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I am really new into security and much more confused with the concepts going on, regarding the CA. Let's assume the following exists in a system:

         TA
          |
       CA_MID
     /        \
  CA_INT1   CA_INT2
    /|\        /|\
END_ENTn1   END_ENTn2

The topmost CA is the trust anchor. CA_MID is an intermediate CA issuing only certs to other CAs. CA_INT1 and CA_INT2 are CA that issue certs to end entities, laptops(CA_INT1) and desktops(CA_INT2). Suppose I have a laptop(END_ENTn1) which has imported the chain TA, CA_MID, CA_INT1.

1st question: In order to communicate with a desktop, should I also import the CA_INT2 to my laptops Trust Store?

2nd question: Is there an option that desktop will include in his certificate whole it's chain (TA, CA_MID, CA_INT2) so that a laptop can verify that they both belong to the same trust anchor so I don't have to import CA_INT2 to the laptops store?

3rd question: Is it possible to have communication between laptop and desktop when laptop has imported all the CAs (TA, CA_MID, CA_INT1, CA_INT2) and the desktop has only it's chain (TA, CA_MID and CA_INT2) imported? In this case I believe the communication can be only one way, am I right?

Thank you very much.

1 Answer 1

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1st question: In order to communicate with a desktop, should I also import the CA_INT2 to my laptops Trust Store?

not to Trust Store, but to a store where certificate chaining engine will search for missing intermediate certificates. Trust Store is supposed to store trust anchors (which are usually a self-signed certificates. In your case it is TA). This step may not be necessary if CA_INT2 provides information about its own certificate location in Authority Information Acess (AIA) extension. In this case, laptop will be able to fetch CA_INT2 certificate from presented desktop's certificate. It is a common and good practice to include AIA extension in all certificates to make it easier to obtain missing intermediate CA certificates.

2nd question: Is there an option that desktop will include in his certificate whole it's chain (TA, CA_MID, CA_INT2) so that a laptop can verify that they both belong to the same trust anchor so I don't have to import CA_INT2 to the laptops store?

as was stated in the first answer, intermediate CA certificate can be obtained dynamically. However, in regards to this question: it depends. Depending on a communication protocol, server may send entire chain (except for root certificate) or leaf certificate only and you can't change this behavior. For example, when using HTTP over SSL/TLS, leaf and all intermediate certificates are sent to client. When using RDP over SSL/TLS, or using SSTP VPN, only leaf certificate is sent to client.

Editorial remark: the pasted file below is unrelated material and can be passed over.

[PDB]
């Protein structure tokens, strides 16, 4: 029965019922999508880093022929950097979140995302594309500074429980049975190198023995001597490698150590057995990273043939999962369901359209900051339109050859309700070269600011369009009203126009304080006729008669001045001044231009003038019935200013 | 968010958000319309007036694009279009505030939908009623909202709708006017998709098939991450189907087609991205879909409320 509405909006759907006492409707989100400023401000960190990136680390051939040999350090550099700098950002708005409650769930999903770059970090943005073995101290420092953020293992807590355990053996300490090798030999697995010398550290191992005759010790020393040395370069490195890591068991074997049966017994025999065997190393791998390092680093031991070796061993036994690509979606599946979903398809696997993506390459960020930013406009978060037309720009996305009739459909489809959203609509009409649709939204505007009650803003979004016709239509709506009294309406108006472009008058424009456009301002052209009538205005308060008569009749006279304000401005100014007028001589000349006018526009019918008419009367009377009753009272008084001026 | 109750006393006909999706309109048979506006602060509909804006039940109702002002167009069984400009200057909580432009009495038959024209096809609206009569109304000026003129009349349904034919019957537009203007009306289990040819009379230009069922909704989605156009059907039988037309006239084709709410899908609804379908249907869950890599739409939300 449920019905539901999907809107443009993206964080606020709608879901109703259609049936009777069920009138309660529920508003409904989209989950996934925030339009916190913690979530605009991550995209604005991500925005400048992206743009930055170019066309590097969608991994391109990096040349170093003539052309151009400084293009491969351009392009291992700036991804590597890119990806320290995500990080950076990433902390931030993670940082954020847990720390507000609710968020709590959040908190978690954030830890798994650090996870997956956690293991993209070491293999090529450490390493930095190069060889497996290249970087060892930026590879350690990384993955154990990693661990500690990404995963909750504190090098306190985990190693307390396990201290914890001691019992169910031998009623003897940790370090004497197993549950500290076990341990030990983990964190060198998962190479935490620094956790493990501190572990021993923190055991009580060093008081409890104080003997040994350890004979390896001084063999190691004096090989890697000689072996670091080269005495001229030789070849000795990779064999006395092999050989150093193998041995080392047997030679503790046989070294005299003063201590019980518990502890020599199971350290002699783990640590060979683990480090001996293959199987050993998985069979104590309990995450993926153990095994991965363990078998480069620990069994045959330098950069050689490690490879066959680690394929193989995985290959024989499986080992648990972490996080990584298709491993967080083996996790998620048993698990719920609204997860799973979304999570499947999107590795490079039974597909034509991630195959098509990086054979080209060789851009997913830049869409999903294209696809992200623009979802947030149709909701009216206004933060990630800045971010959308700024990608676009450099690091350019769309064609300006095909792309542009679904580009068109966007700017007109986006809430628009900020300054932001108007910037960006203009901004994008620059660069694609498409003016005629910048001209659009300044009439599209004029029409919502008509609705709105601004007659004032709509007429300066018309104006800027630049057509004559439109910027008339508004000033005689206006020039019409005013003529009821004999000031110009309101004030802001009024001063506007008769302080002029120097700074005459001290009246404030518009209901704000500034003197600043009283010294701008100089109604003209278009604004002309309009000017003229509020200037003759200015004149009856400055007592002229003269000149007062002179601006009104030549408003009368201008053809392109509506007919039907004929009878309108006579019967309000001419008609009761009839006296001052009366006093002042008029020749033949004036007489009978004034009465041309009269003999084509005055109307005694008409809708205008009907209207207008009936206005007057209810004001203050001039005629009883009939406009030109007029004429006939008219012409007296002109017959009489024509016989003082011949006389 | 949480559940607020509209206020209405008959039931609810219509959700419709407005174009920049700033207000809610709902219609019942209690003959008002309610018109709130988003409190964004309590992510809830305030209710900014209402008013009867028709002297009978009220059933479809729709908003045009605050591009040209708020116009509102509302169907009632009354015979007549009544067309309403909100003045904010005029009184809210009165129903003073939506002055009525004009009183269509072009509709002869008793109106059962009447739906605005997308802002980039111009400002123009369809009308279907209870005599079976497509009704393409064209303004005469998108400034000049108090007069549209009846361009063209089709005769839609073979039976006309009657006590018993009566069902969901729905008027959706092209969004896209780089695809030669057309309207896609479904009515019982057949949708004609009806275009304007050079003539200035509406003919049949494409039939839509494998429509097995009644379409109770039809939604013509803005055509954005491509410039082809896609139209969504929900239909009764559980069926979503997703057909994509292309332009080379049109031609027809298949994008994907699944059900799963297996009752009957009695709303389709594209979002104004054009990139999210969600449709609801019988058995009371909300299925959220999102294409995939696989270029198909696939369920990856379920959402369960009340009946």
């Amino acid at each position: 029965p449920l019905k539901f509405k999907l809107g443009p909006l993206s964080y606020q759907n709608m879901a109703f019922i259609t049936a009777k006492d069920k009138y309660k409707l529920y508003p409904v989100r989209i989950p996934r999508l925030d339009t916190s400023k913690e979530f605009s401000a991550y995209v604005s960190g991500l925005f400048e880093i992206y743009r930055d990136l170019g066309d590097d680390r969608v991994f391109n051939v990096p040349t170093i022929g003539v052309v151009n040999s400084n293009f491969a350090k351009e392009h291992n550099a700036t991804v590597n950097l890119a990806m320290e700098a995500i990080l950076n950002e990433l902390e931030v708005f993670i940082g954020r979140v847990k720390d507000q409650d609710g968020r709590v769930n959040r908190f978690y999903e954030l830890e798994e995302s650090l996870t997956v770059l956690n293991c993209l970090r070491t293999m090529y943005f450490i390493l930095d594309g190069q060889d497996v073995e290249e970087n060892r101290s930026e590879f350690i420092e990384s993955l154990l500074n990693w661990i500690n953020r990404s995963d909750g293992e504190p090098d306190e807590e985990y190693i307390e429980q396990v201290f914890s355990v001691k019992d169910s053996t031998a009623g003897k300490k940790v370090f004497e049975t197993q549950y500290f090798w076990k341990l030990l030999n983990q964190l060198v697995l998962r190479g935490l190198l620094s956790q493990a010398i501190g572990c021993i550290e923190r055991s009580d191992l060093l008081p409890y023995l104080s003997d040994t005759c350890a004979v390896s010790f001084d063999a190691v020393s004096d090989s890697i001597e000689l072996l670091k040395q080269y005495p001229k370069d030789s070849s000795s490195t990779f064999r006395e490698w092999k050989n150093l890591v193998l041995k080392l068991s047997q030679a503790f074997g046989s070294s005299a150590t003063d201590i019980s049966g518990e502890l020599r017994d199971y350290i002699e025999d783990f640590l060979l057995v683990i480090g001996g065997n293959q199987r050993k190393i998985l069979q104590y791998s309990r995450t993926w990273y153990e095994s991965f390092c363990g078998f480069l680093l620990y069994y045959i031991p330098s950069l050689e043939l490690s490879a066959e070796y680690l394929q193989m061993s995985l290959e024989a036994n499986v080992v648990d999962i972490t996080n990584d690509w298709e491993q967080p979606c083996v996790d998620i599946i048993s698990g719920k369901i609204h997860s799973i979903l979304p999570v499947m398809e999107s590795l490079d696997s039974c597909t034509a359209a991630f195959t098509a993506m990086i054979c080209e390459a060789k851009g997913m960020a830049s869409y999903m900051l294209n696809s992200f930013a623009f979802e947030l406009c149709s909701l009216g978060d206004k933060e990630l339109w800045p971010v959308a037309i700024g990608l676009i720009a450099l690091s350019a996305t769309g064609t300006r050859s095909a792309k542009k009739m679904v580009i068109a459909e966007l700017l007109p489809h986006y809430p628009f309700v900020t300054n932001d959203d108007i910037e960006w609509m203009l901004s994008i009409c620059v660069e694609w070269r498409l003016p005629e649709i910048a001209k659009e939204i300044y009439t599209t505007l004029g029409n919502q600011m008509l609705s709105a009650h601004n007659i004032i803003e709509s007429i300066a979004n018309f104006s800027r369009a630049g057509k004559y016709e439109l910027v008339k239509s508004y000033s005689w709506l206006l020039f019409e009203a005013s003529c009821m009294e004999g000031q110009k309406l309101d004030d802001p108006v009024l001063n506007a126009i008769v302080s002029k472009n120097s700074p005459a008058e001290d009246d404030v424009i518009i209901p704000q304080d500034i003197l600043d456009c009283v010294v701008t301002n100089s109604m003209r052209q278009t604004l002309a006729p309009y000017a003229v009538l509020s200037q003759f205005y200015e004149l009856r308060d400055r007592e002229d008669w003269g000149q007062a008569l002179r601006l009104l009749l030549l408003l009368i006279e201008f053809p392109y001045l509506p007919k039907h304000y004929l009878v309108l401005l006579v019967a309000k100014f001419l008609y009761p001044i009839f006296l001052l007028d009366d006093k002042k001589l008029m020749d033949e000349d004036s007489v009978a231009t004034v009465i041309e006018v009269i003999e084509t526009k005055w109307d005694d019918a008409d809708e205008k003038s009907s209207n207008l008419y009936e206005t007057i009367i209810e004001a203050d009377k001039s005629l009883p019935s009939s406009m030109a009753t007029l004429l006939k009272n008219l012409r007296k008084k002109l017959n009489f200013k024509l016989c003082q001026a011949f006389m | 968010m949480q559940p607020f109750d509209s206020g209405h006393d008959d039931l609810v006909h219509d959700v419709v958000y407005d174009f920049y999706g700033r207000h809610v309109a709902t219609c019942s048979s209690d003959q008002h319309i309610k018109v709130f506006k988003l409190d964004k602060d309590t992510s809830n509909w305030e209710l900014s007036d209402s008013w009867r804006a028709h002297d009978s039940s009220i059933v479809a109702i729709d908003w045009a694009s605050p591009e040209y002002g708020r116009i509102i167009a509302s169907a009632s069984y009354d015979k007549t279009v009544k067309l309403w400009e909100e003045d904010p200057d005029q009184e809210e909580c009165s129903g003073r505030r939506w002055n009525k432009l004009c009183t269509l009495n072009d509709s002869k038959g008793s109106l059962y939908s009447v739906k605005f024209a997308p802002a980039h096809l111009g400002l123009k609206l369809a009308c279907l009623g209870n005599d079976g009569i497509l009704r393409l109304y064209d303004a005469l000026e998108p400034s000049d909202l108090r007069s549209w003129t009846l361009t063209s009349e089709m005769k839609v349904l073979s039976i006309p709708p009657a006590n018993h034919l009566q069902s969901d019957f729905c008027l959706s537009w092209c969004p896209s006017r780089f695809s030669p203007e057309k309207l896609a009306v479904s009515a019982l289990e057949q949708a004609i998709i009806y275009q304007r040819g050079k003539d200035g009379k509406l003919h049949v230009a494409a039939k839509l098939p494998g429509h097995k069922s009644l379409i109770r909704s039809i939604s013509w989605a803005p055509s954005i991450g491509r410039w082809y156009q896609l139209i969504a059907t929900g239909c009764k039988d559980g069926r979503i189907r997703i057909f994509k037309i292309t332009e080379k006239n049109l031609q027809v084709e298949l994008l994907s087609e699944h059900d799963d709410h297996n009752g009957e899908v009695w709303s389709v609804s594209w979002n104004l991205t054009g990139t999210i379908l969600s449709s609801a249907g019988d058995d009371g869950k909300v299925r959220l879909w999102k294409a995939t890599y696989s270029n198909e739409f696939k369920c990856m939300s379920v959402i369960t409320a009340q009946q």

3rd question: Is it possible to have communication between laptop and desktop when laptop has imported all the CAs (TA, CA_MID, CA_INT1, CA_INT2) and the desktop has only it's chain (TA, CA_MID and CA_INT2) imported? In this case I believe the communication can be only one way, am I right?

again, if intermediate certificates can be obtained dynamically (via AIA extension, underlying protocol or other available means), then everything will be ok.

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  • what about the situation where there are more than one intermediates in the chain? Will I have in every single intermediate cert the information in AIA about where is the next one in the chain? or can I have all the intermediates location included in the laptop cert AIA?
    – JamieFraud
    Commented Oct 17, 2017 at 20:23
  • Yes, AIA should be presented in every non-root certificate. It contains information about how to obtain issuer certificate. You can't add all issuers in one certificate. Each issuer includes its own cert location in AIA in certs it issues.
    – Crypt32
    Commented Oct 17, 2017 at 20:43
  • One more thing, when starting that TLS handshake, from laptop (client) to desktop (server), should the server be aware of the intermediates CA of the client? Because from what I understand, server provides whole the chain to the client, so the client finds out that the anchor is the same as it's own, there should be a handshake made even thought that server does know nothing about the intermediates of the client, right?
    – JamieFraud
    Commented Oct 17, 2017 at 20:49
  • Server sends to client its certificate and intermediate certificates. Server don’t care about client configuration at all, it’s solely up to client. If client decides to continue, the handshake continues, if not — the connection is closed.
    – Crypt32
    Commented Oct 17, 2017 at 20:52
  • In situation that client want to have access to servers resources, client is the initiator of the handshake, and if the TA of the server is found in client's trust store then the connection is established and the client trusts the server. For the server to send the data to the client shouldn't the server trust the same way the client?
    – JamieFraud
    Commented Oct 17, 2017 at 20:57

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